I just received the November weather report from the University of Waterloo weather station. November was the coldest in the 10 years they have been operating. The prediction by Environment Canada is that this winter could be one of the coldest in the last 15 years. We are certainly off to a good start to make that prediction come true with a major winter storm on December 2, 2007. How will this affect bluebirds overwintering in Ontario and adjacent states around the Great Lakes?
The Ontario Eastern Bluebird Society mourns the loss of two dedicated bluebirders. Joe Hurst and Hank Zuzek, both died in 2007.
I first met Hank and his wife Ivanka on a bluebird field trip through the Federation of Ontario Naturalists that I led in the summer of 1986. Hank became a member of OEBS in 1988 and continued until his accidental death this year. Hank monitored a very successful bluebird trail near Beamsville and fledged between 75 and 100 bluebirds each year.
Joe Hurst started his trail in 1967 with his first two bluebirds in 1969. His best year was 2003 when he fledged over 300 bluebirds. Joe was one of the top bluebirders in the province. On the 107th count, St. Thomas led all CBC's in Ontario with 82 bluebirds. Most were probably from Joe's boxes. Both Joe and Hank will be sorely missed.
The second Ontario atlas showed significant increases in the province as a whole and in all four regions in which the Eastern bluebird breeds. The Eastern bluebird is one of the few grass land species that has shown a population increase since the first atlas, largely as a result of human intervention. Between 1981 and 2005, breeding bird survey data indicated an annual increase of 8% in Ontario. Based on point counts the Ontario population is now estimated at 40,000. I have enclosed the species account for the Eastern bluebird that will be in the second atlas. It is because of the continued efforts of bluebirders throughout the province that the bluebird story is a success. Congratulations.
The relative abundance map shows numerous nodes of high density for the Eastern bluebird in Southern Ontario. Higher densities almost always correlate with areas that have well managed predator-proof nestbox trails.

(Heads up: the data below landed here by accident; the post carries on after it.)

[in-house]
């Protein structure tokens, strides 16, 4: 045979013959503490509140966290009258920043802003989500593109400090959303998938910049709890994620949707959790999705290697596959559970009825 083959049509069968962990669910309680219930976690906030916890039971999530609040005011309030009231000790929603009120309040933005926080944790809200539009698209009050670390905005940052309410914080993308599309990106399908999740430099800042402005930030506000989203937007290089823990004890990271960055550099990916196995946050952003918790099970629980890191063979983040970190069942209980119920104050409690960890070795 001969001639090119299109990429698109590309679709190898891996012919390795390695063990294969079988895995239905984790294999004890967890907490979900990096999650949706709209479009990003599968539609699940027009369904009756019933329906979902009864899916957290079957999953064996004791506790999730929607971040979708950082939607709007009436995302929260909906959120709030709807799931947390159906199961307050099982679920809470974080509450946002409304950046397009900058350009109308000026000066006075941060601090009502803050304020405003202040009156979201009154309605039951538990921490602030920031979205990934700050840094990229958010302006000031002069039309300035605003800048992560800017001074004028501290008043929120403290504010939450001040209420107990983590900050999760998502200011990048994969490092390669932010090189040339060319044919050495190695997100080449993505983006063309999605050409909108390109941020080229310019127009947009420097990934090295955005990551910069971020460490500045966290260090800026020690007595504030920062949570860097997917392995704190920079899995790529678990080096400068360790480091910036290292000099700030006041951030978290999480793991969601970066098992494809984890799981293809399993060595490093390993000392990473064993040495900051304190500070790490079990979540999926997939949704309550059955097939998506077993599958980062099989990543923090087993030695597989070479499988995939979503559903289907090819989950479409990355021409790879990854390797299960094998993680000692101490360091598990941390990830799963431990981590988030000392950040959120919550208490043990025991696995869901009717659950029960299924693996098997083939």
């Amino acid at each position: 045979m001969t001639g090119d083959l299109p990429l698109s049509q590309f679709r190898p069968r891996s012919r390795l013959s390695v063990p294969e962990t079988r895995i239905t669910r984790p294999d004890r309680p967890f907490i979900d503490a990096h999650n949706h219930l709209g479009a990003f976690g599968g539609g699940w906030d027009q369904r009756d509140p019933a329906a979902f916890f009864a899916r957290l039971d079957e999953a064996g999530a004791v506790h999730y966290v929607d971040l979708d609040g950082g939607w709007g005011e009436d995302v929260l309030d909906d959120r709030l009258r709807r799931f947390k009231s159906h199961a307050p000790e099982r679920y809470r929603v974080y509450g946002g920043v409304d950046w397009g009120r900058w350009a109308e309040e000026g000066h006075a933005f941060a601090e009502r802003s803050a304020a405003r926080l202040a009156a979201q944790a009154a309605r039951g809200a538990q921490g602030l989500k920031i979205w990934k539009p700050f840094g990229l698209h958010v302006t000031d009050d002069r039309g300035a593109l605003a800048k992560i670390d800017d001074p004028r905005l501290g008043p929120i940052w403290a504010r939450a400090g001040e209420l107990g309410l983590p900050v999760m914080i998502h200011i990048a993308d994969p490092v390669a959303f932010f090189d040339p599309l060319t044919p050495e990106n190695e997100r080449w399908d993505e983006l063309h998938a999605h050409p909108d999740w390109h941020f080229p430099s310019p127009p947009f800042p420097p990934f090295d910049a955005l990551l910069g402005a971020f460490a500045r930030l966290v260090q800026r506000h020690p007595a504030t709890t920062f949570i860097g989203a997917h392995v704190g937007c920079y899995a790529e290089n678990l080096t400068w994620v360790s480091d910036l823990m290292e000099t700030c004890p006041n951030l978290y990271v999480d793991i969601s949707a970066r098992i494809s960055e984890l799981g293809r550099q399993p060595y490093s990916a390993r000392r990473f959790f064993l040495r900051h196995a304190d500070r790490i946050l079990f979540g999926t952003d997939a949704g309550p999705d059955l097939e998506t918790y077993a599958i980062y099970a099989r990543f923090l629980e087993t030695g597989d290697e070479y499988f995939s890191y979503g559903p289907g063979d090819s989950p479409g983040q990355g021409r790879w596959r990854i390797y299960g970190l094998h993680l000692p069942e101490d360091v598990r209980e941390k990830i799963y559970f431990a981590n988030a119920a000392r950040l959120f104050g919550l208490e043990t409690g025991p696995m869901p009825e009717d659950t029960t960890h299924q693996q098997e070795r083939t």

The Eastern bluebird was delisted in 1996 to the status considered not at risk in Canada based on a cosewic report by Read and Alvo in 1996.
The idea behind bluebirding is to provide a safe, predator-proof nestbox for Eastern bluebirds to fledge more young than they would in natural cavities. Boxes should be built with no ventilation holes and the entrance hole should face away from the prevailing winds (in Southern Ontario most storms come out of the northwest and the east). The Ontario Eastern Bluebird Society will not endorse boxes that do not have full predator protection. A thorough application of grease on a t-bar or metal pole has proven to be almost 100% effective in keeping raccoons from climbing them. A special stove pipe guard can also be used to stop climbing predators, and is especially effective in stopping snakes such as the fox snake or black rat snake.
Bluebirding has progressed from just nailing up boxes to the nearest tree or fence post (these in most cases become feeding boxes for raccoons), to superior management techniques, supplemental feeding and heat in the box. Top bluebirders spent their own money on nestbox materials and don't rely on money from other sources to keep them going. In fact, the bigger the grant, the less that is done. Bluebird trails with boxes located on fence posts can have a negative effect on bluebird populations. Raccoons, after finding food in a box (a female bluebird or young) will visit other boxes in the area and predate those as well. It is up to you to stop this from happening. Since natural cavities are located on a random basis, only that one nest would be lost. If you are not able to protect your boxes, you should consider removing them in order to help the bluebird population. Unmanaged poorly located boxes continue to hurt the bluebird population.
by Bill Read
The 107th Audubon Christmas bird counts (CBC's) from December 14, 2006 to January 5, 2007 in North America, recorded 94,771 Eastern bluebirds, 25,715 western bluebirds and 19,706 mountain bluebirds. Ontario and the States around the Great Lakes, New York, Pennsylvania, Ohio and Michigan, accounted for 21.5% or 20,371 Eastern bluebirds on the 107th CBC. (see chart below)
|Eastern Bluebirds Recorded on Audubon Christmas Bird Counts|
|The 107th Audubon Christmas Bird counts took place from December 14, 2006 to January 5, 2007.|
In Ontario, a total of 511 were counted mostly in Carolinian areas on the north shores of Lakes Erie and Ontario. Most Eastern bluebirds have migrated out of the province by the time the CBC took place and would undoubtedly bolster the numbers in the States mentioned especially Michigan, as they migrate along the north shores of Lakes Ontario and Erie and cross into Michigan at the east end of Lake Erie.